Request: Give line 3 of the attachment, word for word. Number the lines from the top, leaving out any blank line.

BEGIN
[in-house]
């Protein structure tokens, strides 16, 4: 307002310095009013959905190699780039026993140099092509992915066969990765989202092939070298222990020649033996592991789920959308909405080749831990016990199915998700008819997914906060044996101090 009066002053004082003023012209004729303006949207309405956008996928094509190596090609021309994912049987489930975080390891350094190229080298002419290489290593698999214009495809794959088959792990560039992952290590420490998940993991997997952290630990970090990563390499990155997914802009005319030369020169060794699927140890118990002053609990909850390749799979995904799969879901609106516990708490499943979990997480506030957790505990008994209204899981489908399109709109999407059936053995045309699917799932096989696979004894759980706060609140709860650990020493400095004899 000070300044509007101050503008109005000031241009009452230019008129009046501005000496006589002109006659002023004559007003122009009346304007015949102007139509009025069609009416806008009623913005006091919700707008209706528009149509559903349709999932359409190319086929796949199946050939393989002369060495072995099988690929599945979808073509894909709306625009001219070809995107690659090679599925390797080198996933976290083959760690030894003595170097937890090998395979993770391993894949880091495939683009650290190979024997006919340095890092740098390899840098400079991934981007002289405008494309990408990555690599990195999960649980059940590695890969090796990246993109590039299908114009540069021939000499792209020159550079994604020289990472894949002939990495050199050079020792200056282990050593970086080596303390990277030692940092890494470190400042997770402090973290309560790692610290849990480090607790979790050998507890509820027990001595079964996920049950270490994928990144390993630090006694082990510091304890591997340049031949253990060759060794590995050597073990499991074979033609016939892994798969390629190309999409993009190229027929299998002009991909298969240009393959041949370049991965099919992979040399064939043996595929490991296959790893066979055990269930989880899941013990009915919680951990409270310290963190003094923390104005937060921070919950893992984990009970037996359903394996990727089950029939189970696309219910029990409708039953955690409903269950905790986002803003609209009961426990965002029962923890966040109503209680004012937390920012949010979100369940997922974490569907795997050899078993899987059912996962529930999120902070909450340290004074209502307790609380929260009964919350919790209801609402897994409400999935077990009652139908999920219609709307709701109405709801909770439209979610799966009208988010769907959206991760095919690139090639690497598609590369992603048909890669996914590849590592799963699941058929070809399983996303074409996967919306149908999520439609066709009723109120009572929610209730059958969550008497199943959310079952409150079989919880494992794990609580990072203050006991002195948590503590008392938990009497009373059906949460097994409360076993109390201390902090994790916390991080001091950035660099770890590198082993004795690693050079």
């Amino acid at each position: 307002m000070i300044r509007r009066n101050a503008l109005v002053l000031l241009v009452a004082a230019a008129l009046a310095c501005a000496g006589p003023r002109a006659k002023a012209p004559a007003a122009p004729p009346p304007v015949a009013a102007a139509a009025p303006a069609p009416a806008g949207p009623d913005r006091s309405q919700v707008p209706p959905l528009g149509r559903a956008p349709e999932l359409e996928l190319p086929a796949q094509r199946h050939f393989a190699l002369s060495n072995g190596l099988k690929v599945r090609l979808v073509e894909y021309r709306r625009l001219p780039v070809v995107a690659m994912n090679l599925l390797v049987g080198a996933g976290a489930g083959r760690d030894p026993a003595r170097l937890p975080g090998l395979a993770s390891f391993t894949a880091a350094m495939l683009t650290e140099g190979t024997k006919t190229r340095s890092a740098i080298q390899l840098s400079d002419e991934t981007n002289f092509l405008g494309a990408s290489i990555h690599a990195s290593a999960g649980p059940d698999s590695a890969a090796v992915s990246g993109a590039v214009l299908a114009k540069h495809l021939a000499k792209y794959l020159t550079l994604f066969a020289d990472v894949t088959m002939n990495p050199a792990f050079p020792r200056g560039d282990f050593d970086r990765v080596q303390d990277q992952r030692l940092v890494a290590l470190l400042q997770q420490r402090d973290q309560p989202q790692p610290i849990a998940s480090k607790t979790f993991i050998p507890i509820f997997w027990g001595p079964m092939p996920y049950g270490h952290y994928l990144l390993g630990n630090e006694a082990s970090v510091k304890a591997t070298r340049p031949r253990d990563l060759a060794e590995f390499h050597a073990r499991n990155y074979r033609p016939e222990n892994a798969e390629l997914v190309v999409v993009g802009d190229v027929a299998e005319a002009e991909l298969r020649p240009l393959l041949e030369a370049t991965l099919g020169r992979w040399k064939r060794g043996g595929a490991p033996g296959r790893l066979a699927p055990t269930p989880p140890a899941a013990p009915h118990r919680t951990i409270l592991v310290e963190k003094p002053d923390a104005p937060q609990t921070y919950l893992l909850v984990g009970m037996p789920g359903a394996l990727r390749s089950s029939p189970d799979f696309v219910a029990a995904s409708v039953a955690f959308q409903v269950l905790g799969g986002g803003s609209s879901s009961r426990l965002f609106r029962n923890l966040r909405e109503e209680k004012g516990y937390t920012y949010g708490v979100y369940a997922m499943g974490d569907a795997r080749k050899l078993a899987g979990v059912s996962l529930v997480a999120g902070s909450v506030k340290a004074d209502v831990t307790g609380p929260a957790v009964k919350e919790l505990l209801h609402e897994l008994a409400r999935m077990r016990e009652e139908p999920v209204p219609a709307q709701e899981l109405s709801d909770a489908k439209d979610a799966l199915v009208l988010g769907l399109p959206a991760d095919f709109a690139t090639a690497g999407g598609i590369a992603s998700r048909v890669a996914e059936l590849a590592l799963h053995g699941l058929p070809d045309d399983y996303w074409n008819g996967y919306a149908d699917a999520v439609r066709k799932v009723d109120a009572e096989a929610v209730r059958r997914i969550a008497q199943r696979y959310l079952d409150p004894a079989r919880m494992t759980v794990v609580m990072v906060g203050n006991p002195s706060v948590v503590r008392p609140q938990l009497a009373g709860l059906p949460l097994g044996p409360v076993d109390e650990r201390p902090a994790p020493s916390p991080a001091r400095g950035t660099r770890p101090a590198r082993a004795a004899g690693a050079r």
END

């Amino acid at each position: 307002m000070i300044r509007r009066n101050a503008l109005v002053l000031l241009v009452a004082a230019a008129l009046a310095c501005a000496g006589p003023r002109a006659k002023a012209p004559a007003a122009p004729p009346p304007v015949a009013a102007a139509a009025p303006a069609p009416a806008g949207p009623d913005r006091s309405q919700v707008p209706p959905l528009g149509r559903a956008p349709e999932l359409e996928l190319p086929a796949q094509r199946h050939f393989a190699l002369s060495n072995g190596l099988k690929v599945r090609l979808v073509e894909y021309r709306r625009l001219p780039v070809v995107a690659m994912n090679l599925l390797v049987g080198a996933g976290a489930g083959r760690d030894p026993a003595r170097l937890p975080g090998l395979a993770s390891f391993t894949a880091a350094m495939l683009t650290e140099g190979t024997k006919t190229r340095s890092a740098i080298q390899l840098s400079d002419e991934t981007n002289f092509l405008g494309a990408s290489i990555h690599a990195s290593a999960g649980p059940d698999s590695a890969a090796v992915s990246g993109a590039v214009l299908a114009k540069h495809l021939a000499k792209y794959l020159t550079l994604f066969a020289d990472v894949t088959m002939n990495p050199a792990f050079p020792r200056g560039d282990f050593d970086r990765v080596q303390d990277q992952r030692l940092v890494a290590l470190l400042q997770q420490r402090d973290q309560p989202q790692p610290i849990a998940s480090k607790t979790f993991i050998p507890i509820f997997w027990g001595p079964m092939p996920y049950g270490h952290y994928l990144l390993g630990n630090e006694a082990s970090v510091k304890a591997t070298r340049p031949r253990d990563l060759a060794e590995f390499h050597a073990r499991n990155y074979r033609p016939e222990n892994a798969e390629l997914v190309v999409v993009g802009d190229v027929a299998e005319a002009e991909l298969r020649p240009l393959l041949e030369a370049t991965l099919g020169r992979w040399k064939r060794g043996g595929a490991p033996g296959r790893l066979a699927p055990t269930p989880p140890a899941a013990p009915h118990r919680t951990i409270l592991v310290e963190k003094p002053d923390a104005p937060q609990t921070y919950l893992l909850v984990g009970m037996p789920g359903a394996l990727r390749s089950s029939p189970d799979f696309v219910a029990a995904s409708v039953a955690f959308q409903v269950l905790g799969g986002g803003s609209s879901s009961r426990l965002f609106r029962n923890l966040r909405e109503e209680k004012g516990y937390t920012y949010g708490v979100y369940a997922m499943g974490d569907a795997r080749k050899l078993a899987g979990v059912s996962l529930v997480a999120g902070s909450v506030k340290a004074d209502v831990t307790g609380p929260a957790v009964k919350e919790l505990l209801h609402e897994l008994a409400r999935m077990r016990e009652e139908p999920v209204p219609a709307q709701e899981l109405s709801d909770a489908k439209d979610a799966l199915v009208l988010g769907l399109p959206a991760d095919f709109a690139t090639a690497g999407g598609i590369a992603s998700r048909v890669a996914e059936l590849a590592l799963h053995g699941l058929p070809d045309d399983y996303w074409n008819g996967y919306a149908d699917a999520v439609r066709k799932v009723d109120a009572e096989a929610v209730r059958r997914i969550a008497q199943r696979y959310l079952d409150p004894a079989r919880m494992t759980v794990v609580m990072v906060g203050n006991p002195s706060v948590v503590r008392p609140q938990l009497a009373g709860l059906p949460l097994g044996p409360v076993d109390e650990r201390p902090a994790p020493s916390p991080a001091r400095g950035t660099r770890p101090a590198r082993a004795a004899g690693a050079r």